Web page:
Saturday, September 18, 2010
Buddhism is different from Christianity in how sin is defined. In Christianity, sin is doing something wrong. There is a rule, and you break that rule, it is a sin. In fact, Christianity teaches that people are already born into sin, with original sin inherited from our parents.
Buddhism takes a different approach. It teaches that we are born in ignorance. We just don’t know. When we do something wrong, it is because we are ignorant. If we knew better, we wouldn’t have done it.
Most crimes depend on us being ignorant of ourselves and of others. Sin can be its own punishment. If we are cold and cruel toward another, we become cold and cruel. Our mind narrows, our emotions weaken, and we are worse off. We are ignorant of others because we don’t consider their feelings, their inner states. I don’t consider your suffering when I do something to you, because if I did, I wouldn’t be able to hurt you.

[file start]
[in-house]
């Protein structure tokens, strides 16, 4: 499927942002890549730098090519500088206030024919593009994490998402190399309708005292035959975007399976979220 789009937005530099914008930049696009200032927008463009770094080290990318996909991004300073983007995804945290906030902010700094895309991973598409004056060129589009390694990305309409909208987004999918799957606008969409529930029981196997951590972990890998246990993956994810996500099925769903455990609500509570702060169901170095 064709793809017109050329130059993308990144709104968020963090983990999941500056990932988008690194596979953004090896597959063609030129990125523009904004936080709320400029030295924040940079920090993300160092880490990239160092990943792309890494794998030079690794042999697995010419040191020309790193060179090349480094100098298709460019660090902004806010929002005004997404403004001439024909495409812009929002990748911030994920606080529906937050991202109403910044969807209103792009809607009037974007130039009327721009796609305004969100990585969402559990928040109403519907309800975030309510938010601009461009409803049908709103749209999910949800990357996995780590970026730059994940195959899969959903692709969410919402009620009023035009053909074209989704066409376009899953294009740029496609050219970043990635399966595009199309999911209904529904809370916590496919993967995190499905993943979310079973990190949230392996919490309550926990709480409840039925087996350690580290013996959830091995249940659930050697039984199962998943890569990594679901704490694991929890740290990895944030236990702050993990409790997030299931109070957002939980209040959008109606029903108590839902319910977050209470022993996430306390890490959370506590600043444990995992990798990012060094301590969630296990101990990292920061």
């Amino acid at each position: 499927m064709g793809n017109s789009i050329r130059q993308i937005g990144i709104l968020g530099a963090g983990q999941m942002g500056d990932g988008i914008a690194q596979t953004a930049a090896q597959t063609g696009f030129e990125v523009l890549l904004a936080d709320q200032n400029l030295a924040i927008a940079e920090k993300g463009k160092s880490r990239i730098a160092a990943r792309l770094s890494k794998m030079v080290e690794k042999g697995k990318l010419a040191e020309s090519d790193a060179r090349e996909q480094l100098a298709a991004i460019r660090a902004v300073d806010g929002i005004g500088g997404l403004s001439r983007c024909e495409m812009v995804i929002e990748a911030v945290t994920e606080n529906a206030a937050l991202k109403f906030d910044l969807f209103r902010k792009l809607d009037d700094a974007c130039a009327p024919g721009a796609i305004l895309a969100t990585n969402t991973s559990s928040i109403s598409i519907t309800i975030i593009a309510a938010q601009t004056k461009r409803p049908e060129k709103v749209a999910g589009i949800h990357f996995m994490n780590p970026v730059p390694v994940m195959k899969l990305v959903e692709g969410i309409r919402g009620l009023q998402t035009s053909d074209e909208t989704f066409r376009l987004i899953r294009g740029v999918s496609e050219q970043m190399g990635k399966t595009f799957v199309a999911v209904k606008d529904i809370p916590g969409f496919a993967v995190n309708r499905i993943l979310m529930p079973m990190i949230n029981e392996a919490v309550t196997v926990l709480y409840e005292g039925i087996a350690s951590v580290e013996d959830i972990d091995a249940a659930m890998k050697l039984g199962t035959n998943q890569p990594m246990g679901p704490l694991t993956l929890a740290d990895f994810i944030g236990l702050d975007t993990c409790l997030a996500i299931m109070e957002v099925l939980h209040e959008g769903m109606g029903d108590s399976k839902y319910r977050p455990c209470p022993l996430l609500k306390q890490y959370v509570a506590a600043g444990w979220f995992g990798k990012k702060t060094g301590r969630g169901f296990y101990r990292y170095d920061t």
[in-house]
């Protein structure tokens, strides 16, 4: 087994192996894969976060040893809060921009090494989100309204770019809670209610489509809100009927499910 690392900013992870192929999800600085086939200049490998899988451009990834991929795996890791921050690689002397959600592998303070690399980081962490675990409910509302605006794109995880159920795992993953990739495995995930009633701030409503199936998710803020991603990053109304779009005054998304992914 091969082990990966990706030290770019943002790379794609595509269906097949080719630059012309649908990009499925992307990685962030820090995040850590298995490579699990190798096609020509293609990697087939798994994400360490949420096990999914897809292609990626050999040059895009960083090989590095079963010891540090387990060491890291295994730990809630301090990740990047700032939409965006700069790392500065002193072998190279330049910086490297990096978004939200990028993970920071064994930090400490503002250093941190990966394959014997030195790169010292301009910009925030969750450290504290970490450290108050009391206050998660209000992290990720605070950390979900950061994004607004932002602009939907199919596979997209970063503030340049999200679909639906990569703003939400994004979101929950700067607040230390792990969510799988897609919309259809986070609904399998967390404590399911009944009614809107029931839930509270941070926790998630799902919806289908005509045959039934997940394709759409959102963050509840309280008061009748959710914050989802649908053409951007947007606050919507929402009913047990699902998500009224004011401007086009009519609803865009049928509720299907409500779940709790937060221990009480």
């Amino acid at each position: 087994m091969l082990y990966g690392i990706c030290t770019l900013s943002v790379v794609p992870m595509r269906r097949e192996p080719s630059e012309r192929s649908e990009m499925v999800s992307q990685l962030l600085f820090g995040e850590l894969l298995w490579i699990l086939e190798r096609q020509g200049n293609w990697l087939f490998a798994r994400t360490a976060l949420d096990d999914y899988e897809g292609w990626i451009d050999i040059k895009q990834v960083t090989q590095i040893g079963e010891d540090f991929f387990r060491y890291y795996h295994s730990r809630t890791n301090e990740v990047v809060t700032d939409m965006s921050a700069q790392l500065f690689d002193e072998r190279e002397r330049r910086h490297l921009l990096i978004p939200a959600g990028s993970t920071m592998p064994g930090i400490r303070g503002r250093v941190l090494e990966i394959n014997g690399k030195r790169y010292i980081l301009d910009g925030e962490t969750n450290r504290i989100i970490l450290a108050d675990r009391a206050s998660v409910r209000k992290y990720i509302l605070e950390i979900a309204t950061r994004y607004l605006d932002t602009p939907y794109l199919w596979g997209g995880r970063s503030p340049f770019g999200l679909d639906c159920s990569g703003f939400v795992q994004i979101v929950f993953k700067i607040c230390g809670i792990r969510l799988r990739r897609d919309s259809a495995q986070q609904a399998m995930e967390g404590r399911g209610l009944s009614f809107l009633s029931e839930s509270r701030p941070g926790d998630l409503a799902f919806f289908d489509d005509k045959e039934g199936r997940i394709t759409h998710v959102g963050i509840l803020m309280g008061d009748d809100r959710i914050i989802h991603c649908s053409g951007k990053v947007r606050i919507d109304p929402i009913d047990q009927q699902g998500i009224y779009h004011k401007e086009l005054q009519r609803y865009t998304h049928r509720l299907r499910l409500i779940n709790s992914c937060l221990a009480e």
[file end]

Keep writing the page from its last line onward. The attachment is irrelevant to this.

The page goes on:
The path in Buddhism is to discover how our mind-bodies work, and what they are like. Because the more we learn about ourselves, the more we learn about others. Other people are just like us, only the content is different. You and I both have thoughts, feelings, and bodily sensations; we are both aware and have hopes and dreams, loves and losses. They are different thoughts and feelings, but essentially we are the same. As I learn about my pain and suffering, and then I see you in pain and suffering, I can easily put myself in your place. I’ve felt your suffering. If I know myself well enough, I can project myself into your situation and know exactly how I would feel.
This is the birth of compassion. This may be why in Buddhism, wisdom and compassion and developed at the same time.